My time in Thailand grows short. I’ve come to love Chiang Mai, but what I love even more are the quiet sunlit roads just outside the city. Those roads call to me. So does the Thai countryside, which is invisible from inside Chiang Mai.
The result? I’m planning a road trip, by scooter. I want to see some proper villages, and then scoot through the mountains along the Burmese border.
This is unknown territory for me, so I sat down with fellow traveler Dave Dean. Dave had sold me on the town of Pai with his brilliant photo of the road there, “the road to nowhere.” I asked him what to expect, and he schooled me…
Ask the Drifting Kiwi
Drew: Is the road hard to navigate? Is there a chance of getting lost?
Dave: Not at all, if you take a look at a map beforehand and have a vague sense of direction. Basically you head north out of Chiang Mai on the main road, and the turnoff is well signposted about 40 minutes later. From there it is literally one road for the next 3+ hours. If you’ve got lost it’s probably because you’ve driven off the mountain, in which case you’ve got slightly bigger issues to worry about…
What are the roads like? Are these some Ireland-style roads, one lane hugging a cliff and you might come around the bend to see a semi bearing down on you? Or what?
The roads are generally well maintained – a lot more than you might expect for a non-main road in Southeast Asia. I think that’s because it is used by the Thai army if there are border issues. Having said that, it is one lane each way along some very winding, hilly stretches and small potholes aren’t unusual – especially near the shoulder where the scooters ride. Keep your eyes open for them, and also for the minivans that happily pass on blind corners and force you to take evasive action as they bear down on you.
When I get there, what should I expect in terms of accommodations?
The standard of accommodation varies a lot, from basic guesthouses to high end places. The prices vary a lot too – this time of year (Nov – Feb) is peak season as loads of Thai tourists come from the south to enjoy the cooler weather, and accommodation prices can easily double compared to other months.
In the village, can I get wifi? Can I plug in my laptop? How rustic is it?
You can definitely get wifi in several of the cafes and bars, and many of the guesthouses will have it too. The rustic days of limited power and internet are long gone in Pai, for better or worse…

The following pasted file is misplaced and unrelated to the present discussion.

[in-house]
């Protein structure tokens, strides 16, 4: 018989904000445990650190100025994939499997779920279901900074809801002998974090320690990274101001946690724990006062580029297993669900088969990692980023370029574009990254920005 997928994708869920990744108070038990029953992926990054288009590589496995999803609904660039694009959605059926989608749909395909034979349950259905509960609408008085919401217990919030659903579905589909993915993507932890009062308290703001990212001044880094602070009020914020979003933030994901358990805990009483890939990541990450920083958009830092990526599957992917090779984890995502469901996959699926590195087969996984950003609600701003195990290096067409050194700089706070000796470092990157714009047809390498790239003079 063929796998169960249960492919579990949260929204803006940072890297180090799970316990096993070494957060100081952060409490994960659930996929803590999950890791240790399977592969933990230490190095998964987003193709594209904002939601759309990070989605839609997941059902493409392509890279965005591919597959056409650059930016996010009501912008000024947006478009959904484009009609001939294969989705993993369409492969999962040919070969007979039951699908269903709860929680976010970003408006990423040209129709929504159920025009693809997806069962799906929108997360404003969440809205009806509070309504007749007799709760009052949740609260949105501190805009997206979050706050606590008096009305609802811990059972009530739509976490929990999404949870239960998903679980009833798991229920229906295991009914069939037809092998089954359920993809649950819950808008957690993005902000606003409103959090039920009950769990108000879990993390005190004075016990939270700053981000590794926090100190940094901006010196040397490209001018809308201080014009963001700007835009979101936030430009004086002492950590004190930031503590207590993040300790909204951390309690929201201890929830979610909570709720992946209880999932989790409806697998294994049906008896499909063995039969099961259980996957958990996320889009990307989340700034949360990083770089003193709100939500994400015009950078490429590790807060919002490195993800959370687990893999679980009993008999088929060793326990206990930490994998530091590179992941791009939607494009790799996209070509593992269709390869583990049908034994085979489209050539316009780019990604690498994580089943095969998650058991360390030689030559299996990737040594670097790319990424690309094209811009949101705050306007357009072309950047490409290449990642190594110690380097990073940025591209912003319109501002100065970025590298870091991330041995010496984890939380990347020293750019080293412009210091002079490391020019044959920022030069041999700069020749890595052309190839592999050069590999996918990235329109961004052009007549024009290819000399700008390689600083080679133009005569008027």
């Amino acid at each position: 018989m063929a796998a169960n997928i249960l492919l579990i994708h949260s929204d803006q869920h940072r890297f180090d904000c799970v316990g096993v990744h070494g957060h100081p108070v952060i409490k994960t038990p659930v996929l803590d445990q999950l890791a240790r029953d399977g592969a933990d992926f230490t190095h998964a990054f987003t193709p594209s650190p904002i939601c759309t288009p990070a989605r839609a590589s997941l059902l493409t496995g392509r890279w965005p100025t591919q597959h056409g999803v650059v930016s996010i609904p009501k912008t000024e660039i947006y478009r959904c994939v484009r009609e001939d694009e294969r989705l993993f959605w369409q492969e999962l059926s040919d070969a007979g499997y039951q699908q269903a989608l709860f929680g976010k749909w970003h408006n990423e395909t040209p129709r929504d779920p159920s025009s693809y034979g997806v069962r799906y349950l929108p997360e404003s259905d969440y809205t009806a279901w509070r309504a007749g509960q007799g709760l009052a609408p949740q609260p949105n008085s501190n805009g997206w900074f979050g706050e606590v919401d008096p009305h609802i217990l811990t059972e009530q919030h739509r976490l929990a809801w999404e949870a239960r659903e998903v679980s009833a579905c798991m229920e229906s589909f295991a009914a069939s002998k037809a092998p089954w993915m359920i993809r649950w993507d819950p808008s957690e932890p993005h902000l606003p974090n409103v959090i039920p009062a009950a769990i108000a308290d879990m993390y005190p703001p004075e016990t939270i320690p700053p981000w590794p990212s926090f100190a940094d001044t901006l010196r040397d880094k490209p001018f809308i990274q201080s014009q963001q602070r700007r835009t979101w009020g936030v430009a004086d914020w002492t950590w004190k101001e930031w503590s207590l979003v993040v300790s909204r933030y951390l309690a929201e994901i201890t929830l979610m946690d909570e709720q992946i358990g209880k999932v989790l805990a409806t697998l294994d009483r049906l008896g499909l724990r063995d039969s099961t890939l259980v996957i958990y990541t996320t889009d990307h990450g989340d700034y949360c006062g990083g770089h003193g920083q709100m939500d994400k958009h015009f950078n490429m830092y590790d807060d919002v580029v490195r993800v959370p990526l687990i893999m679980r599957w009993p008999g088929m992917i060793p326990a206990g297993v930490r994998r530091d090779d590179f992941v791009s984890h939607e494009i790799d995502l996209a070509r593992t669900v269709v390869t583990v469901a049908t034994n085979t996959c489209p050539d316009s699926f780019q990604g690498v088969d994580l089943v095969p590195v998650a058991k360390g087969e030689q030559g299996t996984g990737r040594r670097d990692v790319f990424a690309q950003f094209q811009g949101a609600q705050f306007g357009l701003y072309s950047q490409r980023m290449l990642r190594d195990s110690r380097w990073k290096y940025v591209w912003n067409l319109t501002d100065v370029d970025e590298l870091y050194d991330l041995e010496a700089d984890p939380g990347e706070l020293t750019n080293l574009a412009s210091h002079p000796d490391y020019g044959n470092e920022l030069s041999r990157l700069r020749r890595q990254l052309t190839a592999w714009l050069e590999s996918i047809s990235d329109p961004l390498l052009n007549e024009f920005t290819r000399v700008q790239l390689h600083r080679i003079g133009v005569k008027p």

Are there any dangerous critters I should know about? Snakes? Scorpions? Poisonous spiders?
Crazy minivan drivers are probably your biggest threat. Or drunk tourists. Although there was something rustling around in the thatch roof of my bungalow all night squeaking away… I choose to think that it was a mouse rather than anything larger. Really though, I didn’t see anything much bigger than a cockroach in terms of insects, and only one or two of them.
Is there any hostility in the countryside around Pai? Guerillas, rebels, ambushes, etc.?
Not these days – as dangerous as it used to be back in the ’70s and ’80s, the area around Pai has been cleaned up significantly and anywhere that you are likely to find yourself as a visitor is totally safe.
What’s your favorite thing to do in Pai?
Relax! There is a deliciously laid back feel to Pai, and chilling out in with a book in my hammock for a few hours, gazing out over the rice paddies and nearby mountains, was absolutely my favourite activity! It’s not a party town and you can see most of the nearby attractions in a couple of days, so after that it’s time to chill!
What’s the one thing I should avoid in Pai?
Probably the minivan ride there and back, judging by the green faces of the people tumbling out of them at the end. Failing that, I’d suggest not choosing a guesthouse on the main ‘walking’ street—it is a bit of a backpacker jungle—and find somewhere elsewhere in town. I stayed just across the river and it was scenic and tranquil, but only a 2 minute scooter ride / 10 minute walk to the main street.